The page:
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The great Arnauld and some of his philosophical correspondents

Author: Elmar J Kremer; University of Toronto. Department of Philosophy.
Publisher: Toronto ; Buffalo : University of Toronto Press, ©1994.
Series: Toronto studies in philosophy.
Edition/Format:   Book : Conference publication : EnglishView all editions and formats
Database:WorldCat
Summary:
Antoine Arnauld (1612-94), commonly known as 'The Great Arnauld, ' was a theologian and philosopher of extraordinary authority during much of the seventeenth century. The leading French Jansenist, he was a principal foe of the Jesuits and the author of some forty-two volumes. Arnauld was at the centre of theological and philosophical work in Europe from 1641, when he published the first of his Apologies pur  Read more...
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Genre/Form: Conference proceedings
Congresses
Named Person: Antoine Arnauld; Antoine Arnauld; Antoine Arnauld; Antoine (Theologe) Arnauld; Antoine Arnauld
Material Type: Conference publication
Document Type: Book
All Authors / Contributors: Elmar J Kremer; University of Toronto. Department of Philosophy.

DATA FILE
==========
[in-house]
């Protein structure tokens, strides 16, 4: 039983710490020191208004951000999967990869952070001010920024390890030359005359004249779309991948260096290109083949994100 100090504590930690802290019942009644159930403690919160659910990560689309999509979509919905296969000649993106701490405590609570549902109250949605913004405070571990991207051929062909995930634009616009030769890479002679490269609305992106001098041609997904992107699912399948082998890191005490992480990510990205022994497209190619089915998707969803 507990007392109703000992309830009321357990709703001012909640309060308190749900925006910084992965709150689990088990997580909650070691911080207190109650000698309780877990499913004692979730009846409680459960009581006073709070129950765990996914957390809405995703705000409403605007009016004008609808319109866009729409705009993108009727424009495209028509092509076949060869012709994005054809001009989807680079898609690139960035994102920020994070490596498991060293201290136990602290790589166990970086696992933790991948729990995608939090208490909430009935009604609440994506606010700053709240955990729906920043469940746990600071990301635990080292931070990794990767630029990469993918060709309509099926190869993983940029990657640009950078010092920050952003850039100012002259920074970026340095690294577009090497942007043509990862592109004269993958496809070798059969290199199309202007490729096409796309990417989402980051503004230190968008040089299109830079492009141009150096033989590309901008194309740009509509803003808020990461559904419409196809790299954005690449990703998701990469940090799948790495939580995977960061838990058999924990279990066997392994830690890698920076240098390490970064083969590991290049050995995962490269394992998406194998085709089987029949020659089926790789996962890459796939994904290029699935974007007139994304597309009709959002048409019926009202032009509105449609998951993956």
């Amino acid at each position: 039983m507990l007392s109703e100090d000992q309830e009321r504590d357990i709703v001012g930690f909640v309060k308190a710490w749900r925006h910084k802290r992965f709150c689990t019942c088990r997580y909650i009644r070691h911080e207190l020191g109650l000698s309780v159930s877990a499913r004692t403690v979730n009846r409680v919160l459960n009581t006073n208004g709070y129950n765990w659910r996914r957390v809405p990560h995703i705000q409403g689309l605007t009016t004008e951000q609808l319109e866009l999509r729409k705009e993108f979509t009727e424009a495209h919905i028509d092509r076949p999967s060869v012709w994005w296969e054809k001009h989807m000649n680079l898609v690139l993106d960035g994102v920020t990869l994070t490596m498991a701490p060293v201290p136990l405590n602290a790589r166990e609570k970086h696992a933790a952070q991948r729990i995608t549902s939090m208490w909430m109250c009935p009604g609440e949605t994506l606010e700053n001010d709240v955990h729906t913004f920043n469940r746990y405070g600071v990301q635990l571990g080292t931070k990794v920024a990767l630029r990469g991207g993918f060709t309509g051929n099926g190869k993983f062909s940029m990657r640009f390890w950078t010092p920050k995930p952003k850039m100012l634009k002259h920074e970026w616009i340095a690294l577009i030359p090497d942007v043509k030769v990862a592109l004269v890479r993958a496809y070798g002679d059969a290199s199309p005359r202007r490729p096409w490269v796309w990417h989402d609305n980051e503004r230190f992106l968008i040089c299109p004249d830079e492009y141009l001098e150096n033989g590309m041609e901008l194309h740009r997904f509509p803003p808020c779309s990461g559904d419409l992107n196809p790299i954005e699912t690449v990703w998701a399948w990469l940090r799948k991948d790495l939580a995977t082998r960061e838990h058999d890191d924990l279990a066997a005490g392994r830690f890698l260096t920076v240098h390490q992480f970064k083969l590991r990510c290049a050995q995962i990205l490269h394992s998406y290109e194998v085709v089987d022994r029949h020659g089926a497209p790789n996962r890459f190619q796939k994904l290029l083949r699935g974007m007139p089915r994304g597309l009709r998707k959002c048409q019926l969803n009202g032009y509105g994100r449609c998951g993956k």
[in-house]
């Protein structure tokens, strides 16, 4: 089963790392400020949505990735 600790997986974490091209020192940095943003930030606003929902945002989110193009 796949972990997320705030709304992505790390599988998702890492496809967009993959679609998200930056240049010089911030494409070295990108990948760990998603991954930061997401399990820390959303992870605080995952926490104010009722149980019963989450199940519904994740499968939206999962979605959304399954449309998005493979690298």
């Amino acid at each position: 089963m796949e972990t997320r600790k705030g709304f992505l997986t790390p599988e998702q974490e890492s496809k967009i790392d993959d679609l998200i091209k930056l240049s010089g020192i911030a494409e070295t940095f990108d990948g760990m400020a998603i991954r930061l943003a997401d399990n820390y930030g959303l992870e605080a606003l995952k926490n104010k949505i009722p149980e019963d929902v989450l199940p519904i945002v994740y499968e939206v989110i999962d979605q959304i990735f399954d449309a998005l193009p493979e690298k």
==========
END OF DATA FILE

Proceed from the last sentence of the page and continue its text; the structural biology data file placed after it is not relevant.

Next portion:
ISBN: 0802005233 9780802005236
OCLC Number: 30513057
Notes: Based on a colloquium on Seventeenth-Century Rationalism sponsored by the Dept. of Philosophy, University of Toronto, in Nov. 1990.
Description: viii, 249 pages ; 24 cm.
Contents: Arnauld's contribution to logic and scientific method --
Arnauld and Malebranche: the controversy over the nature of ideas --
Arnauld and Leibniz: their correspondence --
Arnauld's later views on efficacious grace and free will.
Series Title: Toronto studies in philosophy.
Responsibility: edited by Elmar J. Kremer.

Abstract:

Antoine Arnauld (1612-94), commonly known as 'The Great Arnauld, ' was a theologian and philosopher of extraordinary authority during much of the seventeenth century. The leading French Jansenist, he was a principal foe of the Jesuits and the author of some forty-two volumes. Arnauld was at the centre of theological and philosophical work in Europe from 1641, when he published the first of his Apologies pur Jansenius as well as the 'Fourth Objections' to Descartes' Meditations, until his death in 1694. His correspondents included Descartes, Malebranche, and Leibniz. Arnauld's thought has not received the attention one might expect, given the range and richness of his philosophical and theological contribution, and his influence during his lifetime. Nevertheless, there has recently been a revival of interest in Arnauld and his works, and one of the purposes of this volume is to contribute to this revival and to demonstrate the range of questions that need to be dealt with in his canon.

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